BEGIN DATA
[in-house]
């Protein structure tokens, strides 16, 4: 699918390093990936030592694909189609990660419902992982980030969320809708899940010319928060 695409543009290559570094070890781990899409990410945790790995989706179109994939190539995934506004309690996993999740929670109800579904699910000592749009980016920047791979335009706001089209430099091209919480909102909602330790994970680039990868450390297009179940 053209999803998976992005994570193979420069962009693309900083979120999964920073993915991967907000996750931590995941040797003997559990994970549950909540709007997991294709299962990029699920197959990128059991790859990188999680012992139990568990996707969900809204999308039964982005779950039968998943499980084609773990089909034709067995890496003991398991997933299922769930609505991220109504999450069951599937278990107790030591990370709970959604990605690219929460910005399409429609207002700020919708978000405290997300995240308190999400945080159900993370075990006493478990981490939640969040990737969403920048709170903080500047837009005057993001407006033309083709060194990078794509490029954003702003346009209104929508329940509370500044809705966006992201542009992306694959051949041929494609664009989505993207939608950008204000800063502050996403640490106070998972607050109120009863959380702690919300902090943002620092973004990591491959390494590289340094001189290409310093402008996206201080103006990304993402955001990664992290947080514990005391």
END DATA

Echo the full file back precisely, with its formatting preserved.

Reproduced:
[in-house]
């Protein structure tokens, strides 16, 4: 699918390093990936030592694909189609990660419902992982980030969320809708899940010319928060 695409543009290559570094070890781990899409990410945790790995989706179109994939190539995934506004309690996993999740929670109800579904699910000592749009980016920047791979335009706001089209430099091209919480909102909602330790994970680039990868450390297009179940 053209999803998976992005994570193979420069962009693309900083979120999964920073993915991967907000996750931590995941040797003997559990994970549950909540709007997991294709299962990029699920197959990128059991790859990188999680012992139990568990996707969900809204999308039964982005779950039968998943499980084609773990089909034709067995890496003991398991997933299922769930609505991220109504999450069951599937278990107790030591990370709970959604990605690219929460910005399409429609207002700020919708978000405290997300995240308190999400945080159900993370075990006493478990981490939640969040990737969403920048709170903080500047837009005057993001407006033309083709060194990078794509490029954003702003346009209104929508329940509370500044809705966006992201542009992306694959051949041929494609664009989505993207939608950008204000800063502050996403640490106070998972607050109120009863959380702690919300902090943002620092973004990591491959390494590289340094001189290409310093402008996206201080103006990304993402955001990664992290947080514990005391």